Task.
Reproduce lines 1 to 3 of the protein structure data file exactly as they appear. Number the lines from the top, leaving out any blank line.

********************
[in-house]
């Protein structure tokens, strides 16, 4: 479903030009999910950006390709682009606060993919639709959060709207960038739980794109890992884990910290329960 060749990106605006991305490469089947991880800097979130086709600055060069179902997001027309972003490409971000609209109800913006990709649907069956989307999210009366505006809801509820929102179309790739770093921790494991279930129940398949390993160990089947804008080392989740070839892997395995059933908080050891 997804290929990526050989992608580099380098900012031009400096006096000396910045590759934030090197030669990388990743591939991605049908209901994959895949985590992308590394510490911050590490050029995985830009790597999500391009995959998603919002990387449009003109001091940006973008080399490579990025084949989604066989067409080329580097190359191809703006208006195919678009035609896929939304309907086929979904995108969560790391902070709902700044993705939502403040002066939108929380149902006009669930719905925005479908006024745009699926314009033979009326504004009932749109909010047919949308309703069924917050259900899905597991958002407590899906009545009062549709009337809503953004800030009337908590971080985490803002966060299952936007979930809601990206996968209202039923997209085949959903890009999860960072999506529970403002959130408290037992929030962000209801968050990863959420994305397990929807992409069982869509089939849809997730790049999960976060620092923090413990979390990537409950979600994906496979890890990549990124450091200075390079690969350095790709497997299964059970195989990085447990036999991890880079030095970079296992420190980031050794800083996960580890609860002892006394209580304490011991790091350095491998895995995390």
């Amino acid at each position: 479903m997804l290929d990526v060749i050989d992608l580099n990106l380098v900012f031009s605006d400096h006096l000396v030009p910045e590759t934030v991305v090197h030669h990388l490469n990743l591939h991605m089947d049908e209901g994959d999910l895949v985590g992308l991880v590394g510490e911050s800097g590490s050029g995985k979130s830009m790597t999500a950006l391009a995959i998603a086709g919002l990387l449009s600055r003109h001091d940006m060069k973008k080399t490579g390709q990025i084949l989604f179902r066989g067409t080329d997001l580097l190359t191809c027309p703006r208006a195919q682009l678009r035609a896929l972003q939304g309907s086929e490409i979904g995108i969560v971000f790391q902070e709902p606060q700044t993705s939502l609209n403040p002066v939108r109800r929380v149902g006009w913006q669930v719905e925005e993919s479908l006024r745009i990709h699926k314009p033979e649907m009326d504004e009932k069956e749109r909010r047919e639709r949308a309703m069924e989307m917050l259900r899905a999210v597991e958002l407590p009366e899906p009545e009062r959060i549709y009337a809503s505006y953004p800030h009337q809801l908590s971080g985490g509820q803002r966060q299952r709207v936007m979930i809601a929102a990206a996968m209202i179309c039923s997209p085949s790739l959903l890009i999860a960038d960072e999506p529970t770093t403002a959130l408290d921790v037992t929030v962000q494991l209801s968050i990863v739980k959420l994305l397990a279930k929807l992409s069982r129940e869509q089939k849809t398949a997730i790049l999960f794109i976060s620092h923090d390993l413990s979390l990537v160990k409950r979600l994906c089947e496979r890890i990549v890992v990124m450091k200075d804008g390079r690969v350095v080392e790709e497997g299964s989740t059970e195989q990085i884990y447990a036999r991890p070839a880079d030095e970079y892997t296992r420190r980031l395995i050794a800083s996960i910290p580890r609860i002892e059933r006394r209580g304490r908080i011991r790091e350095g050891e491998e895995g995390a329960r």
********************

[in-house]
């Protein structure tokens, strides 16, 4: 479903030009999910950006390709682009606060993919639709959060709207960038739980794109890992884990910290329960 060749990106605006991305490469089947991880800097979130086709600055060069179902997001027309972003490409971000609209109800913006990709649907069956989307999210009366505006809801509820929102179309790739770093921790494991279930129940398949390993160990089947804008080392989740070839892997395995059933908080050891 997804290929990526050989992608580099380098900012031009400096006096000396910045590759934030090197030669990388990743591939991605049908209901994959895949985590992308590394510490911050590490050029995985830009790597999500391009995959998603919002990387449009003109001091940006973008080399490579990025084949989604066989067409080329580097190359191809703006208006195919678009035609896929939304309907086929979904995108969560790391902070709902700044993705939502403040002066939108929380149902006009669930719905925005479908006024745009699926314009033979009326504004009932749109909010047919949308309703069924917050259900899905597991958002407590899906009545009062549709009337809503953004800030009337908590971080985490803002966060299952936007979930809601990206996968209202039923997209085949959903890009999860960072999506529970403002959130408290037992929030962000209801968050990863959420994305397990929807992409069982869509089939849809997730790049999960976060620092923090413990979390990537409950979600994906496979890890990549990124450091200075390079690969350095790709497997299964059970195989990085447990036999991890880079030095970079296992420190980031050794800083996960580890609860002892006394209580304490011991790091350095491998895995995390």
């Amino acid at each position: 479903m997804l290929d990526v060749i050989d992608l580099n990106l380098v900012f031009s605006d400096h006096l000396v030009p910045e590759t934030v991305v090197h030669h990388l490469n990743l591939h991605m089947d049908e209901g994959d999910l895949v985590g992308l991880v590394g510490e911050s800097g590490s050029g995985k979130s830009m790597t999500a950006l391009a995959i998603a086709g919002l990387l449009s600055r003109h001091d940006m060069k973008k080399t490579g390709q990025i084949l989604f179902r066989g067409t080329d997001l580097l190359t191809c027309p703006r208006a195919q682009l678009r035609a896929l972003q939304g309907s086929e490409i979904g995108i969560v971000f790391q902070e709902p606060q700044t993705s939502l609209n403040p002066v939108r109800r929380v149902g006009w913006q669930v719905e925005e993919s479908l006024r745009i990709h699926k314009p033979e649907m009326d504004e009932k069956e749109r909010r047919e639709r949308a309703m069924e989307m917050l259900r899905a999210v597991e958002l407590p009366e899906p009545e009062r959060i549709y009337a809503s505006y953004p800030h009337q809801l908590s971080g985490g509820q803002r966060q299952r709207v936007m979930i809601a929102a990206a996968m209202i179309c039923s997209p085949s790739l959903l890009i999860a960038d960072e999506p529970t770093t403002a959130l408290d921790v037992t929030v962000q494991l209801s968050i990863v739980k959420l994305l397990a279930k929807l992409s069982r129940e869509q089939k849809t398949a997730i790049l999960f794109i976060s620092h923090d390993l413990s979390l990537v160990k409950r979600l994906c089947e496979r890890i990549v890992v990124m450091k200075d804008g390079r690969v350095v080392e790709e497997g299964s989740t059970e195989q990085i884990y447990a036999r991890p070839a880079d030095e970079y892997t296992r420190r980031l395995i050794a800083s996960i910290p580890r609860i002892e059933r006394r209580g304490r908080i011991r790091e350095g050891e491998e895995g995390a329960r």